A Shared Space for the Beloved Community
By Tim Keane, Commissioner, City of Atlanta Department of City Planning, and Josh Rowan, Commissioner, City of Atlanta Department of Transportation
In this year of the unexpected and the long overdue, our community has been tested. Life as we know it has morphed for the time being and honest conversations about what kind of city we want to be have bubbled up in living rooms, social media feeds, and here at City Hall. But if one thing has become abundantly clear it is that people must come first. Always. This has long been Atlanta’s legacy and aspiration to becoming the Beloved Community, affirmed in the Atlanta City Design but powerfully renewed by recent experiences. For these reasons we are setting out to reimagine Downtown’s Peachtree Street as a shared space that not only moves people but also sets expectations for the future of Atlanta’s public spaces as inviting, uniting, and welcoming places for everyone.
Peachtree Street began as a Native American trail, grew into Atlanta’s “main street” during the Reconstruction Era, and experienced periods of growth and decline throughout the 20th Century. It has established itself as the spine of our city in whatever form it has taken over the years, yet most days today Peachtree Street does not meet its potential as the active and inclusive public realm we aspire to. It is still a place for parades, popular road races, and protests and demonstrations, but struggles to maintain that level of activity on an average day. The way that it functions is no accident. A history of racism, intentional design decisions, privatization, disinvestment, the rise of car culture, a focus on hotel and office development, and shifting lifestyle preferences have all played a role in this loss of vibrancy. For a long time, these efforts encouraged exclusion and reinforced a perception that streets are to be passed through quickly rather than centers of community activity to be joyfully experienced as part of city life.
It’s time to reverse that course. As we experience a new wave of growth, we need Peachtree Street, and all of our public spaces, to be recreated as exceptionally designed places for all people every day. Exceptional and inclusive public spaces are powerful but at the same time accommodating. They honor the stories of a place through art, material, and activities, giving us all an opportunity to see ourselves when we see Atlanta. Most importantly, they are where we come together as a community.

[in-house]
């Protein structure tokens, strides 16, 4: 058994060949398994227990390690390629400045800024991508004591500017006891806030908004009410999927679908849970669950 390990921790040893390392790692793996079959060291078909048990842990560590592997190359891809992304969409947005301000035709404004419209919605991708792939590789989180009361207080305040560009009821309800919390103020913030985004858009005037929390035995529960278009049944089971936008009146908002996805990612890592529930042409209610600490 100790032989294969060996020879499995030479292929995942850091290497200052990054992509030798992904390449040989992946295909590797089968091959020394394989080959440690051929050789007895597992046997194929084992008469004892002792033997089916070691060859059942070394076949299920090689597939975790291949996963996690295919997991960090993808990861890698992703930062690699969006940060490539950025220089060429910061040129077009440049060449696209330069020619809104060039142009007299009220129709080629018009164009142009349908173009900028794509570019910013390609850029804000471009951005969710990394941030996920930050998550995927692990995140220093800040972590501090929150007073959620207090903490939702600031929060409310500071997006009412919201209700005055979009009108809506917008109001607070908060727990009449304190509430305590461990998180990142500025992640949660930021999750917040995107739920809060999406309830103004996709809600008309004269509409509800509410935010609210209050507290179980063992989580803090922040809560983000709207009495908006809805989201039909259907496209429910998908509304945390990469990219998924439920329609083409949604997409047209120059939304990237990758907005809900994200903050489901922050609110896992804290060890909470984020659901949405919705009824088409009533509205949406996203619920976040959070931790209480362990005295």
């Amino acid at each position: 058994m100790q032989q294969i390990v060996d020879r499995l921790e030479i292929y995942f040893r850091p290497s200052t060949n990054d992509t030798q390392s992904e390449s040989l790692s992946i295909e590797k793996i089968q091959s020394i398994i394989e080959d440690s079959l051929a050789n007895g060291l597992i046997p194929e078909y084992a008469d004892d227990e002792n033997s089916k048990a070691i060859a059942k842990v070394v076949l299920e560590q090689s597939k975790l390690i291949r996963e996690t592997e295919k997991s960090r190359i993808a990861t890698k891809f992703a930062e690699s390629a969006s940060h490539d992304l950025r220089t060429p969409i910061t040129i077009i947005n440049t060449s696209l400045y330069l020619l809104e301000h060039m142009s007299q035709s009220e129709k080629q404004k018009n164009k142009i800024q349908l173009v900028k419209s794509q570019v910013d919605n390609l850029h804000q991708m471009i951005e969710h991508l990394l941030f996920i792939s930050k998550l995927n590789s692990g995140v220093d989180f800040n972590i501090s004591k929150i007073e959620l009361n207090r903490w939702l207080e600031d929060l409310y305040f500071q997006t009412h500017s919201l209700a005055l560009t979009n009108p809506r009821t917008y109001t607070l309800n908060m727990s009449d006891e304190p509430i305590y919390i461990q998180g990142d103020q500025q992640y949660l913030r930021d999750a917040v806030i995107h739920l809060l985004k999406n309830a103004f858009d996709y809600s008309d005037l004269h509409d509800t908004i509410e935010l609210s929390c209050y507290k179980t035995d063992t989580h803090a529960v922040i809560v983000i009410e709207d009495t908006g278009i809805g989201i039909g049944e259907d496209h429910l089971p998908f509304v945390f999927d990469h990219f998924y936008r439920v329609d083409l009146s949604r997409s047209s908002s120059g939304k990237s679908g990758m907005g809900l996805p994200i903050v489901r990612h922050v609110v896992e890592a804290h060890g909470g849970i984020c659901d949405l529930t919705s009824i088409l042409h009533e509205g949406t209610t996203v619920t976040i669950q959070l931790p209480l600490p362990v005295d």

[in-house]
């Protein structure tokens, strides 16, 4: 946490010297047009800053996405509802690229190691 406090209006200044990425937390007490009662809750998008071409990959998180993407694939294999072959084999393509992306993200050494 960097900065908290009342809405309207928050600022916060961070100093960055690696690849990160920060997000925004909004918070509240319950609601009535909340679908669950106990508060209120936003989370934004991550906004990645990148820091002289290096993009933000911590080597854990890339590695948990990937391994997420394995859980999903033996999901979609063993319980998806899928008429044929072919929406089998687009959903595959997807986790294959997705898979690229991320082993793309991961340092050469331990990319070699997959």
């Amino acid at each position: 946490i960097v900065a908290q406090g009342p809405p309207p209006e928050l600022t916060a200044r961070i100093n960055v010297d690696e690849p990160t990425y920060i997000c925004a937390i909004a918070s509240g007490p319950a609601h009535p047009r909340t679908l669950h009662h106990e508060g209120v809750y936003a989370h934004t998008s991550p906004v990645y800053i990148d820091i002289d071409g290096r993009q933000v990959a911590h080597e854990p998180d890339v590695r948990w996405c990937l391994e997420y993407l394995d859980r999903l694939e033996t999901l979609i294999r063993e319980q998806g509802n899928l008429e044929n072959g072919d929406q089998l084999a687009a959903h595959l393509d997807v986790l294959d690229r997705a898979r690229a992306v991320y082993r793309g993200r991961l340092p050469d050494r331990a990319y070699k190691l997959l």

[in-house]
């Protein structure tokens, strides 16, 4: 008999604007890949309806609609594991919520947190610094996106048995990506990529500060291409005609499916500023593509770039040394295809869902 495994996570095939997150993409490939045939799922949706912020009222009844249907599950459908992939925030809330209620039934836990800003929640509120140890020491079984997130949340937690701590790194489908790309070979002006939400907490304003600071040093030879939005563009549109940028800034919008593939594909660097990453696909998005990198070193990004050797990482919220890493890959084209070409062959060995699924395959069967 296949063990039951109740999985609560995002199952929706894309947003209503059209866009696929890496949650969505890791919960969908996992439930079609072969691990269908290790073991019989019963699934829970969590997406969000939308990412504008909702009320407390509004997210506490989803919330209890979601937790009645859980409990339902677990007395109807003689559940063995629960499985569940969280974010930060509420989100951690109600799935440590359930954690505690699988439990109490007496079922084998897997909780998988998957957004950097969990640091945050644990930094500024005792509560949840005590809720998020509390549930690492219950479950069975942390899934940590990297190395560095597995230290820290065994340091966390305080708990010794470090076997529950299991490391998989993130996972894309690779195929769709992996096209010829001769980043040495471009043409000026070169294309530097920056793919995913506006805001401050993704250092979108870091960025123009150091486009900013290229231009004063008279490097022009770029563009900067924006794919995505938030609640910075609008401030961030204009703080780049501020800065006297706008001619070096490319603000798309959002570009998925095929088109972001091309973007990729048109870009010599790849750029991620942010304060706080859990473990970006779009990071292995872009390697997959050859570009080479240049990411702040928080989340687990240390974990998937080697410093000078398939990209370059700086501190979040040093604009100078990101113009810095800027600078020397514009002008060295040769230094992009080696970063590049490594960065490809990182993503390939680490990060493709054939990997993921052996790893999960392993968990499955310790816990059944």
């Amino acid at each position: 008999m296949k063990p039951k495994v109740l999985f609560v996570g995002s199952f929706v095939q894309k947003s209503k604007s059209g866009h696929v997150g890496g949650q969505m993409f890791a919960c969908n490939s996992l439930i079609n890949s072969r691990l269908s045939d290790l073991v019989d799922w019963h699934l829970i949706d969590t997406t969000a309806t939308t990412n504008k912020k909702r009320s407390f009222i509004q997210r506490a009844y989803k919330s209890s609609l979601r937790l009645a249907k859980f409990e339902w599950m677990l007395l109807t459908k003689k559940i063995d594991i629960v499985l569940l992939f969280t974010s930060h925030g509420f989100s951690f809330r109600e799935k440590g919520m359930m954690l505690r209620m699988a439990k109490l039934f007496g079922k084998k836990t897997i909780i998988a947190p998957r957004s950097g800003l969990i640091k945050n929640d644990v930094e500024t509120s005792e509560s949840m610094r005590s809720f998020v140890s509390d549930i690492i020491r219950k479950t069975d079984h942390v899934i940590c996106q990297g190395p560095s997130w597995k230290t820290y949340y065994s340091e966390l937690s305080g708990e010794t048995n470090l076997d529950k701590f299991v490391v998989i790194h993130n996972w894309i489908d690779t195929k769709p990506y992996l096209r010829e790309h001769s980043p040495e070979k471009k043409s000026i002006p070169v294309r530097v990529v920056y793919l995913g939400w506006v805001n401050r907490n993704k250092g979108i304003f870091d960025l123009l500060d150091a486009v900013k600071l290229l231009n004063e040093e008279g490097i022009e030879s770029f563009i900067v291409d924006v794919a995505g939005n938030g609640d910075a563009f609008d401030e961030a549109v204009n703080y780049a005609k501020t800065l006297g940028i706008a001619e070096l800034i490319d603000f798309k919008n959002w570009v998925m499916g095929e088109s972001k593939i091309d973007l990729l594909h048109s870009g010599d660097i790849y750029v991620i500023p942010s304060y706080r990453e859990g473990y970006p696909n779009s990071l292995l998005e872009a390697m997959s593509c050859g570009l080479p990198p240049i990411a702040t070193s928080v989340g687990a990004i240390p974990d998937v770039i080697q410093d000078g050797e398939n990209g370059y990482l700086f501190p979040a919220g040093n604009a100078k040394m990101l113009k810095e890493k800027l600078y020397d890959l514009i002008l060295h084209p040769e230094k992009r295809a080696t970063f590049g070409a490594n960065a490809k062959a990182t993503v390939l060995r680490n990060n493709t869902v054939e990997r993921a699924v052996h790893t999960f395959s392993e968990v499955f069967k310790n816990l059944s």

Two years ago, we began to reimagine Peachtree Street as a shared space that will bring that kind of exceptional public space to Downtown Atlanta. Redesigning conventional streets as shared spaces is a relatively new idea that de-emphasizes the role of streets for traffic by slowing the pace of travel and desegregating pedestrians, bicycles, transit, cars, and even e-scooters in favor of emphasizing design features that will add activity and vibrancy to the public realm of our city. Successful design of these spaces requires paying attention to three main elements: activating public spaces, supporting thriving and welcoming development, and facilitating safe mobility for all users. This effort, the Peachtree Shared Space Study, will test the feasibility of that idea and push the conversation about the design of our public spaces throughout the city.
That we have the courage to engage in the difficult conversations about the design of our public spaces is so incredibly important now more than ever. The COVID-19 pandemic made us reconsider what could be done with our streets. Ideas about “open streets” have sparked a debate about the equitable use of our public spaces in a time of crisis. This debate was amplified with the recent killings of Breonna Taylor, George Floyd, and Rayshard Brooks and Ahmaud Arbery here at home. We are compelled to confront the persistence of racism and exclusion in all aspects of everyday life. The protests and demonstrations compel us to reconsider the equitable design and investment in what should be our most democratic of public spaces: the streets where these have taken place. It’s no coincidence that our disinvestment in the public realm can be traced to the beginning of integration; the Peachtree Street shared space is an opportunity to finally change that course, beginning with our most recognized street.
We invite you to join us on this next part of Peachtree Street’s journey. Our team is working thoughtfully to create ways for you to get involved in this work. We hope the process of designing this space will reflect the kind of place we want it to be: an inclusive, welcoming embodiment of Atlanta’s identity. This will include online activities at the beginning with the hopes that we will be able return to face-to-face engagement for a demonstration project on Peachtree Street in early 2021, as it becomes safe to meet together again.
We hope you will join us and extend the invitation to your families, friends, and neighbors to help us shape the next generation of public life in Atlanta. Let’s start creating better public spaces for everyone, together. Let’s start with Peachtree Street.